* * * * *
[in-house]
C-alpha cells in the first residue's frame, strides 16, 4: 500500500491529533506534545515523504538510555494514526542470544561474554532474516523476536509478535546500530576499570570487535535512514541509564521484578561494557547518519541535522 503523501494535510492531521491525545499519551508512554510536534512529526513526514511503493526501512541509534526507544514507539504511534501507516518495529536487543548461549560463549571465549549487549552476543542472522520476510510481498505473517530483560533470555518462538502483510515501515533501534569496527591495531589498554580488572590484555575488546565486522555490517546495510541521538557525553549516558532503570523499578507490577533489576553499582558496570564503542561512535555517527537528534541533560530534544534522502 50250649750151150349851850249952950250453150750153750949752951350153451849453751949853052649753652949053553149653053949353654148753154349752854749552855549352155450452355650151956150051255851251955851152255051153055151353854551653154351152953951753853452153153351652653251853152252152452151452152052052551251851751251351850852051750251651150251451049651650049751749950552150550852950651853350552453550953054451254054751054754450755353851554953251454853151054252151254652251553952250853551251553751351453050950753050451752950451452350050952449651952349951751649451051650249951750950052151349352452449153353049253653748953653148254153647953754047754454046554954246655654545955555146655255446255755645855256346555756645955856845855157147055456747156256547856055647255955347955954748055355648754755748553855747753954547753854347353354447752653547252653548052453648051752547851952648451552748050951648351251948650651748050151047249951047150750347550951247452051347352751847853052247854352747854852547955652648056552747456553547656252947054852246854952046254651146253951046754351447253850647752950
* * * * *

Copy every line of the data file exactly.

[in-house]
C-alpha cells in the first residue's frame, strides 16, 4: 500500500491529533506534545515523504538510555494514526542470544561474554532474516523476536509478535546500530576499570570487535535512514541509564521484578561494557547518519541535522 503523501494535510492531521491525545499519551508512554510536534512529526513526514511503493526501512541509534526507544514507539504511534501507516518495529536487543548461549560463549571465549549487549552476543542472522520476510510481498505473517530483560533470555518462538502483510515501515533501534569496527591495531589498554580488572590484555575488546565486522555490517546495510541521538557525553549516558532503570523499578507490577533489576553499582558496570564503542561512535555517527537528534541533560530534544534522502 50250649750151150349851850249952950250453150750153750949752951350153451849453751949853052649753652949053553149653053949353654148753154349752854749552855549352155450452355650151956150051255851251955851152255051153055151353854551653154351152953951753853452153153351652653251853152252152452151452152052052551251851751251351850852051750251651150251451049651650049751749950552150550852950651853350552453550953054451254054751054754450755353851554953251454853151054252151254652251553952250853551251553751351453050950753050451752950451452350050952449651952349951751649451051650249951750950052151349352452449153353049253653748953653148254153647953754047754454046554954246655654545955555146655255446255755645855256346555756645955856845855157147055456747156256547856055647255955347955954748055355648754755748553855747753954547753854347353354447752653547252653548052453648051752547851952648451552748050951648351251948650651748050151047249951047150750347550951247452051347352751847853052247854352747854852547955652648056552747456553547656252947054852246854952046254651146253951046754351447253850647752950